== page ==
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If you are a business owner or a top decision-maker in your organization, you know that corporate conservation efforts are crucial to any modern business plan. You want your company to remain in good standing with the public. To gain and retain investment and public support, your company needs to participate in conservation efforts. Companies who ignore these initiatives are seen as outdated, not-to-be-trusted and—perhaps worst of all—not worth investing in or patronizing. 

Admittedly, developing and maintaining a corporate conservation plan with a lasting impact on your investors and customers can be difficult. Misconceptions about sustainability exist, and believing them hinders your efforts and profit potential. Avoid these three common misconceptions about corporate conservation when developing a sustainability plan:

Misconception: Conservation is only for large conglomerates and multinational companies

As a small- or medium-sized business owner, you may think that significant conservation efforts can be left to large corporations and multinational holding companies. Yes, those companies have more dollars and hands to throw at the problem, but even small business owners must strive to create a business model that facilitates sustainability. If you do so, you will help, not hinder, your success in the long run. 

How can you benefit by creating a sustainable business model? Small businesses offering sustainable products or that pledge to support green initiatives are often seen as more trustworthy than international corporations doing the same things. Small to medium businesses are already 92 percent more trustworthy than large organizations, so capitalize on this potential for greater community support and investment by quickly adopting green policies. You can easily find allies among your staff and management who may have just been waiting for an invite to get involved. 

Misconception: Conservation is unprofitable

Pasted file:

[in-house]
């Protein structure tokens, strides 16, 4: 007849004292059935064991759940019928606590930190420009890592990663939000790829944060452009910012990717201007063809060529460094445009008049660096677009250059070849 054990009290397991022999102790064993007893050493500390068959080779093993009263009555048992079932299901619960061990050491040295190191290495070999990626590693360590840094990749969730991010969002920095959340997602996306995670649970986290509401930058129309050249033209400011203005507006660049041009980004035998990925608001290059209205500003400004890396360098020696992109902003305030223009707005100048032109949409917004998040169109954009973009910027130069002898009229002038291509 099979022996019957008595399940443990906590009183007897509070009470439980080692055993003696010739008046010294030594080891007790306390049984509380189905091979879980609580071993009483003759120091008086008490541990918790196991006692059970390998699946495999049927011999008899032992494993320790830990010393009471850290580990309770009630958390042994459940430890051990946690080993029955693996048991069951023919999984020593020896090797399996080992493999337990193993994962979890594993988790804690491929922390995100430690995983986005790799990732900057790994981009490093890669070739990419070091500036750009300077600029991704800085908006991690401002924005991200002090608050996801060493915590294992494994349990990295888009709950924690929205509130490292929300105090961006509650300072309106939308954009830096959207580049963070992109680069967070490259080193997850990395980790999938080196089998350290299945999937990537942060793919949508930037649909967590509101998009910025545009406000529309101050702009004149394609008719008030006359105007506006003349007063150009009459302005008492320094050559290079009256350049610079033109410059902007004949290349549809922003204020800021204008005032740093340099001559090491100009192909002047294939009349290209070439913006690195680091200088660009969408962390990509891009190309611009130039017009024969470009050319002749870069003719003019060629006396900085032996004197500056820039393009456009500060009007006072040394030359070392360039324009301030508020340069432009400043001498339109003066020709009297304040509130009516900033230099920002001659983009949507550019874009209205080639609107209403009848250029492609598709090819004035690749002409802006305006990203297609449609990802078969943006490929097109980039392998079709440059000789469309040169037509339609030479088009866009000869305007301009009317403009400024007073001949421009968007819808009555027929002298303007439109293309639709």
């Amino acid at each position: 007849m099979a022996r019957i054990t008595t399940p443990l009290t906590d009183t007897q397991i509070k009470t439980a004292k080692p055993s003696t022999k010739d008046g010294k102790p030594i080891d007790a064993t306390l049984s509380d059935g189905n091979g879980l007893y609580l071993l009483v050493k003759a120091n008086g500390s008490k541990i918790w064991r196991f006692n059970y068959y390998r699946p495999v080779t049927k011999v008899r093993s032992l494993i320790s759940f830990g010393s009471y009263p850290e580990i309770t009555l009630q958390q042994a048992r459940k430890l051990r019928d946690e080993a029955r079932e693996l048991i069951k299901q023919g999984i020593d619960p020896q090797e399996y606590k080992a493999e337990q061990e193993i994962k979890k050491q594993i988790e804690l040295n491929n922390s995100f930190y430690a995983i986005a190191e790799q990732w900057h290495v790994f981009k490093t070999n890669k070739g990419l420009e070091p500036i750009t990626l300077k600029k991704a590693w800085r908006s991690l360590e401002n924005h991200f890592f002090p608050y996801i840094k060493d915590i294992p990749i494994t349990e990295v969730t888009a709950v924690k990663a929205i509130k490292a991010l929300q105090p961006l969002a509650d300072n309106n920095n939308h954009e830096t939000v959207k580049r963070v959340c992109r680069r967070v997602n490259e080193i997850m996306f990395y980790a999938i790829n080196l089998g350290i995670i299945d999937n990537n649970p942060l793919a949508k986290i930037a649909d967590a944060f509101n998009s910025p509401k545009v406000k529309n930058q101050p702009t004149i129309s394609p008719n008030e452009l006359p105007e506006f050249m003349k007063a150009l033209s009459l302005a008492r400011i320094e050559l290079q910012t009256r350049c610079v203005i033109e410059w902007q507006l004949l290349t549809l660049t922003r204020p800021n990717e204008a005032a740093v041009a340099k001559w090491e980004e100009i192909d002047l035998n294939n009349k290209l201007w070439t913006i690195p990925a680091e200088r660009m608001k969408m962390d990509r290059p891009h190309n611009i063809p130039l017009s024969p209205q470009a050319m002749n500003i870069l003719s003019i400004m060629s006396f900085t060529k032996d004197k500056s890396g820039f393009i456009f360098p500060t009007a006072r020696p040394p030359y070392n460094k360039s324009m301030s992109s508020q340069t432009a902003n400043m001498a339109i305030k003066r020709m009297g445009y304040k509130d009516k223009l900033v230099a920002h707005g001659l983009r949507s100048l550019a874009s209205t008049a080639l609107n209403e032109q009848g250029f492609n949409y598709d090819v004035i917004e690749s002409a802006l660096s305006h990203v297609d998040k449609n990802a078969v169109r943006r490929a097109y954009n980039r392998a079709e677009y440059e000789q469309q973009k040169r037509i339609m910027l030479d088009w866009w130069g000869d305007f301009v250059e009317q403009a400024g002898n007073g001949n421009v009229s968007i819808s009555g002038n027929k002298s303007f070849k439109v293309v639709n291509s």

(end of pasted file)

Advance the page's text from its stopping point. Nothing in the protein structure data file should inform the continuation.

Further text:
Far from being the truth that conservation efforts cost too much money, there are thousands of companies—from farms to bakeries to marketing organizations—whose profits grew after implementing sustainability techniques. 

Truly, with the right program, sustainability can save money. Use eco-friendly policies to reduce electrical consumption of your office building or adopt conservation strategies to help your farm turn more crops in less time. Reduce packaging materials and package sizes to not only cut packaging costs and waste, but enjoy the savings in transportation and delivery. These are just a few practices that help save money and increase profits. Emulate sustainability leaders who are championing conservation as a defining growth factor of their business model. 

Misconception: Conservation is not urgent 

It seems as if many in the business world would like to close their eyes and make climate change go away. Recent history shows that unpredictable weather patterns and increasingly hostile climates have impacted the world economy—and likely will continue. Without aggressive and extensive conservation efforts, businesses will have record losses if they do not engage in sustainable practices.

Of course, as a business leader, you cannot condone a business model that trades short-term gains over long-term losses. Consider the impacts the global economy already experiences:  

  • Volatile storms harm goods in transit or stored in warehouses
  • Unpredictable weather makes shipping by sea and air more expensive
  • Less viable land for commercial construction causes office lease costs to soar.

Choose conservation strategies for your business model and experience the benefits. 

Going green lets you see green

While some business owners may see sustainability initiatives as a waste of time and money, corporate social responsibility in the form of conservation efforts help your company realize profits quickly and reliably. Your company can make the world a better place in which to live and thrive.

Do not fall victim to the outdated mindset that conservation means stagnation. Instead, look to conservation efforts as a way to connect at a deeper level with your employees, customers, and your community—and enjoy growing your business potential.